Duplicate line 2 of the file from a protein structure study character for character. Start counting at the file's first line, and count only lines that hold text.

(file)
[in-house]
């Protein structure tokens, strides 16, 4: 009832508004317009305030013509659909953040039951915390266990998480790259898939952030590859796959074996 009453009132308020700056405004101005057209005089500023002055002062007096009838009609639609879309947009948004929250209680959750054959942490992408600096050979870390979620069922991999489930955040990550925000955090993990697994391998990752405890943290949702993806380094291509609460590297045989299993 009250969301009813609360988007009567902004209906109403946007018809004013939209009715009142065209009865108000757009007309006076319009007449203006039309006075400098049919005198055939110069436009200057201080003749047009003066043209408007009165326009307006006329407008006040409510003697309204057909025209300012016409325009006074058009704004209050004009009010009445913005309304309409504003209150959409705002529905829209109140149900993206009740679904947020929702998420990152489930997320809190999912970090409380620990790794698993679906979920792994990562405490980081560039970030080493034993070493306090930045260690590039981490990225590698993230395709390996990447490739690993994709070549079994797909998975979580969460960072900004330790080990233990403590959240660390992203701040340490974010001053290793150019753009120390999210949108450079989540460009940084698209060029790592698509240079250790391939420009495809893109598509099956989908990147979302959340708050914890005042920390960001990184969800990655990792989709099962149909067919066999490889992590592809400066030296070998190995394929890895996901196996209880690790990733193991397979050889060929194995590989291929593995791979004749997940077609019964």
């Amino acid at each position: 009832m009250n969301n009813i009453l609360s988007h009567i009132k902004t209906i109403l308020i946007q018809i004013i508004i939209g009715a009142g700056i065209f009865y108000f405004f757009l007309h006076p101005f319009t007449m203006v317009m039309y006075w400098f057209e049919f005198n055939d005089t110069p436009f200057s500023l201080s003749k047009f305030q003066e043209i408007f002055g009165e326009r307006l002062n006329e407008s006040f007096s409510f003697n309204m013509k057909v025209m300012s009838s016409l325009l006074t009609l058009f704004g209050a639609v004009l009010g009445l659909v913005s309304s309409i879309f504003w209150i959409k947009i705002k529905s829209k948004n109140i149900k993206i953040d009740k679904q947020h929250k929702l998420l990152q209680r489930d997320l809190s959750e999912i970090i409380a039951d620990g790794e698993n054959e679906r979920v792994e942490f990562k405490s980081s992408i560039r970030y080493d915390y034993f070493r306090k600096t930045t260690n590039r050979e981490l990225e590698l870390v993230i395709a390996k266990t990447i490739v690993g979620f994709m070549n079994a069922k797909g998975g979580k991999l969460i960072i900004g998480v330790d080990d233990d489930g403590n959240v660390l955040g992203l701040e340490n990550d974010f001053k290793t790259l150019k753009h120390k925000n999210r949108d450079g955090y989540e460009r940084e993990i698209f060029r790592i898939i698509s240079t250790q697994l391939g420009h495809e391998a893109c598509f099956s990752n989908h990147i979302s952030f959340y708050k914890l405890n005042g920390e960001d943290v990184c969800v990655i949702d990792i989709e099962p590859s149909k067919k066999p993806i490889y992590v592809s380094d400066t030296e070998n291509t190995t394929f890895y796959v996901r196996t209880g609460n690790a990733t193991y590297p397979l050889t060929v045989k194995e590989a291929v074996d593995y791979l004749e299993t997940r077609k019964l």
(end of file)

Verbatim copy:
């Protein structure tokens, strides 16, 4: 009832508004317009305030013509659909953040039951915390266990998480790259898939952030590859796959074996 009453009132308020700056405004101005057209005089500023002055002062007096009838009609639609879309947009948004929250209680959750054959942490992408600096050979870390979620069922991999489930955040990550925000955090993990697994391998990752405890943290949702993806380094291509609460590297045989299993 009250969301009813609360988007009567902004209906109403946007018809004013939209009715009142065209009865108000757009007309006076319009007449203006039309006075400098049919005198055939110069436009200057201080003749047009003066043209408007009165326009307006006329407008006040409510003697309204057909025209300012016409325009006074058009704004209050004009009010009445913005309304309409504003209150959409705002529905829209109140149900993206009740679904947020929702998420990152489930997320809190999912970090409380620990790794698993679906979920792994990562405490980081560039970030080493034993070493306090930045260690590039981490990225590698993230395709390996990447490739690993994709070549079994797909998975979580969460960072900004330790080990233990403590959240660390992203701040340490974010001053290793150019753009120390999210949108450079989540460009940084698209060029790592698509240079250790391939420009495809893109598509099956989908990147979302959340708050914890005042920390960001990184969800990655990792989709099962149909067919066999490889992590592809400066030296070998190995394929890895996901196996209880690790990733193991397979050889060929194995590989291929593995791979004749997940077609019964």